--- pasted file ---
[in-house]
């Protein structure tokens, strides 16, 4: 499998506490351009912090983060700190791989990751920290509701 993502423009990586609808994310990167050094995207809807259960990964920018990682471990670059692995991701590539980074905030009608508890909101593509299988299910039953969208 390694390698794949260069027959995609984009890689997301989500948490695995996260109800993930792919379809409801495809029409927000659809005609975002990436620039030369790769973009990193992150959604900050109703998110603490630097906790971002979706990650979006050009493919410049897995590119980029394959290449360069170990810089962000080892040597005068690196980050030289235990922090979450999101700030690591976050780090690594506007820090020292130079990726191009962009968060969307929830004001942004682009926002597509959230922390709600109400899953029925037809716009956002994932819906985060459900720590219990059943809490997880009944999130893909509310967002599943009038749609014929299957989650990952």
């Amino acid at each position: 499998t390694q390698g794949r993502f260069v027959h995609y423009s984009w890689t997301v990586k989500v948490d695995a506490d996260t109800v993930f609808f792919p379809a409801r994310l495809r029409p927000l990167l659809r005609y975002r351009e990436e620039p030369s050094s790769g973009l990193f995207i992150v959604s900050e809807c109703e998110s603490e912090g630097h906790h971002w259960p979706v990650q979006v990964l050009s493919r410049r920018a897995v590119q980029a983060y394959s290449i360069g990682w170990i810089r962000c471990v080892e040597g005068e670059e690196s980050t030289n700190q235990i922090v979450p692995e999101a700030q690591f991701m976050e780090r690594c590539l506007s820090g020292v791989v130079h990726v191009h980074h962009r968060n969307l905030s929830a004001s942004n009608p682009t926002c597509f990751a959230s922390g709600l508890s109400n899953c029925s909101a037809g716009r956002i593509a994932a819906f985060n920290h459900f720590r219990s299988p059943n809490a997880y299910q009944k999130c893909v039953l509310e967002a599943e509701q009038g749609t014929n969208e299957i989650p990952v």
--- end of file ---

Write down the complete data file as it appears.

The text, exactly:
[in-house]
């Protein structure tokens, strides 16, 4: 499998506490351009912090983060700190791989990751920290509701 993502423009990586609808994310990167050094995207809807259960990964920018990682471990670059692995991701590539980074905030009608508890909101593509299988299910039953969208 390694390698794949260069027959995609984009890689997301989500948490695995996260109800993930792919379809409801495809029409927000659809005609975002990436620039030369790769973009990193992150959604900050109703998110603490630097906790971002979706990650979006050009493919410049897995590119980029394959290449360069170990810089962000080892040597005068690196980050030289235990922090979450999101700030690591976050780090690594506007820090020292130079990726191009962009968060969307929830004001942004682009926002597509959230922390709600109400899953029925037809716009956002994932819906985060459900720590219990059943809490997880009944999130893909509310967002599943009038749609014929299957989650990952």
């Amino acid at each position: 499998t390694q390698g794949r993502f260069v027959h995609y423009s984009w890689t997301v990586k989500v948490d695995a506490d996260t109800v993930f609808f792919p379809a409801r994310l495809r029409p927000l990167l659809r005609y975002r351009e990436e620039p030369s050094s790769g973009l990193f995207i992150v959604s900050e809807c109703e998110s603490e912090g630097h906790h971002w259960p979706v990650q979006v990964l050009s493919r410049r920018a897995v590119q980029a983060y394959s290449i360069g990682w170990i810089r962000c471990v080892e040597g005068e670059e690196s980050t030289n700190q235990i922090v979450p692995e999101a700030q690591f991701m976050e780090r690594c590539l506007s820090g020292v791989v130079h990726v191009h980074h962009r968060n969307l905030s929830a004001s942004n009608p682009t926002c597509f990751a959230s922390g709600l508890s109400n899953c029925s909101a037809g716009r956002i593509a994932a819906f985060n920290h459900f720590r219990s299988p059943n809490a997880y299910q009944k999130c893909v039953l509310e967002a599943e509701q009038g749609t014929n969208e299957i989650p990952v």